October 22, 2005
The End of a Superpower

By Richard Reeves

PARIS -- Once upon a time in the 1980s, when I was reporting from Europe, there was an overrated superpower known as the Union of Soviet Socialist Republics. The nightly television news from the capital of the USSR, Moscow, routinely opened with an official in a badly made suit handing flowers to a worker who had exceeded his or her production quota of cabbage or wing nuts.

Then came several stories that I called "The West in Flames" or, many nights, "The United States in Flames." The film, lifted from Western broadcasts, was all fire, flood and plague in democratic, capitalist countries. Believing Russians, the few, must have gone to bed thinking they would wake up to unconditional Western surrender in the Cold War. The opposite happened, of course.

But the news in Europe, West and East, is still showing America in flames, flood, etc. Cities are shown underwater; befuddled American officials are shown trying to explain why we are actually winning the war on terrorism, the war for a free Iraq and a modern Afghanistan. They also try to ignore or explain the torture of Muslim prisoners in concentration camps, indicted members of Congress and reporters thrown in jail.

Unconvincingly, I'm afraid. The president of the United States is uniformly projected as a fool, anti-freedom, anti-science, anti-common sense. Sometimes unwitting, sometimes witting.

"Superpower" is dead by most definitions, except for the one used to describe both the Soviet Union and the United States in the good old days -- that is, possession of huge stores of weapons of mass destruction. Luckily, most of those mocking us and our works night after night have not reached the point of suggesting we are going to use those weapons. They are pretty useless right now.

The single-superpower model lasted little more than a decade. In fact, when a single superpower is mentioned around here, folks are often talking about China rather than the USA.

Whatever one thinks of President George W. Bush and his unilateralist crew, most of the people laughing at us do not think we are evil. What they think is that we are naive and incompetent.

But, at the same time, belief in a single superpower means that a nation (ours) is held responsible for not having or using powerful tools to do something about the bad things coming from the sky and Earth these days. It is perfectly obvious that no one nor any single country can save the world from the horrors of tsunamis, hurricanes, earthquakes and winged influenza.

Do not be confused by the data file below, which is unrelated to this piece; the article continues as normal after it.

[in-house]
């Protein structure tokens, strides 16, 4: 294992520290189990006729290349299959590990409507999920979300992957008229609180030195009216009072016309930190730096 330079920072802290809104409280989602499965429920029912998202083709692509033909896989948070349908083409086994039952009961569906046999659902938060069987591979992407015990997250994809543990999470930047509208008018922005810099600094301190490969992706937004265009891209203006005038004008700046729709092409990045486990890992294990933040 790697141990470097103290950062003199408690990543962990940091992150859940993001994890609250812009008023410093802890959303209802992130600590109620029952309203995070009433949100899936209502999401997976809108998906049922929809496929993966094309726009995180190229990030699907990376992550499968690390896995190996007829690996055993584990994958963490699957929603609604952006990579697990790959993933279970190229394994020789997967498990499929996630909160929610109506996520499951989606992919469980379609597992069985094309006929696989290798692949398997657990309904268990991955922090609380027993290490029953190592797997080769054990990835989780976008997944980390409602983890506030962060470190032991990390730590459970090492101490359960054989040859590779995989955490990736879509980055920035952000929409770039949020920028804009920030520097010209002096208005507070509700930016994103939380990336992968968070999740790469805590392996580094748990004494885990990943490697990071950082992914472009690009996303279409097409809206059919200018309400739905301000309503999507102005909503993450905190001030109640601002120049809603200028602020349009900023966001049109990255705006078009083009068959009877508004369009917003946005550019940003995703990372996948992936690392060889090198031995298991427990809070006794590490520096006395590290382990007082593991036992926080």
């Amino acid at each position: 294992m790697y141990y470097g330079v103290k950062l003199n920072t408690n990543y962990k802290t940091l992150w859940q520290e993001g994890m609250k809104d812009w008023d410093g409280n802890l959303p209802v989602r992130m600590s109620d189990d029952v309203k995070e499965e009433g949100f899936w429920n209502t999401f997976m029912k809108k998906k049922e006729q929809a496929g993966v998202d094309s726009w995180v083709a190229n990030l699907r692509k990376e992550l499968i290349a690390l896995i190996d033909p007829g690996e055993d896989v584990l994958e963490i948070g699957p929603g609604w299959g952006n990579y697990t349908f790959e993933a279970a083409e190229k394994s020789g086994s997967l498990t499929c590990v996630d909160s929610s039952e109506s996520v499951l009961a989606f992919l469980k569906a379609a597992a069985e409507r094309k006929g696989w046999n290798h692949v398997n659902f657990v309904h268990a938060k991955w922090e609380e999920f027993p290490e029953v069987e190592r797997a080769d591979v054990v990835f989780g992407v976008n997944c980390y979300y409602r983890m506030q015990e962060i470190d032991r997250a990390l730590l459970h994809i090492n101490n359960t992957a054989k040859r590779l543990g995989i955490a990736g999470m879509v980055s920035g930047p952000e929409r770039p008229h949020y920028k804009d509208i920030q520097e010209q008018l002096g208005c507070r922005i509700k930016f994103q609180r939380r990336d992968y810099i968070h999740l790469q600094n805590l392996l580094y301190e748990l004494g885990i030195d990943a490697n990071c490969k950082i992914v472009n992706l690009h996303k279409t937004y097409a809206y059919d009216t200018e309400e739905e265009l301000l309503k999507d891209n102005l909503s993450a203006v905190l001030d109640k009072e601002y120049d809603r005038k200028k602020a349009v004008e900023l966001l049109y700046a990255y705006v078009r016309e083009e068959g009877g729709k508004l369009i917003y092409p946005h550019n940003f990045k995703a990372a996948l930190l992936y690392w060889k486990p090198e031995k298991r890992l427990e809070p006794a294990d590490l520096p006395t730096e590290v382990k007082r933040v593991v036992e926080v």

The American answer to those doubts and complaints is that people suffer, and probably deserve to, because they will not follow our dictates; for some reason they are reluctant to become like us. The latest bone in the world's throat, barely reported in the United States, is the U.S. vote against a "cultural diversity" agreement last week at the United Nations Educational, Scientific and Cultural Organization to promote local languages and cultures in the face of "globalization," the flat-Earth phenomenon that we interpret as speaking English and bending to the significant power of market capitalism. Only one other country voted no. That was Israel, the 51st state, and, as often is the case, it is sometimes difficult to tell whether they are voting with us or we are voting with them.

It is not really our fault that superpower is waning. It just happens that we are still fighting the last war. The new war of more generalized threats to countries and regions requires different strategies than ballistic missiles and economic pressures. The distressing events of these past weeks require new thinking. A world relatively free of war needs quick responses to both regional military threats and natural disasters.

The logical way is to create response armies and teams on an international scale. That would seem to be a proper role for the United Nations or some other international grouping. But that is not going to happen because the United States is not about to give up the old dream of single well-meaning superpower, which we worked and fought and sacrificed to win -- only to win a mess of pottage, only to become another former superpower.

Copyright 2005 Universal Press Syndicate

Richard Reeves

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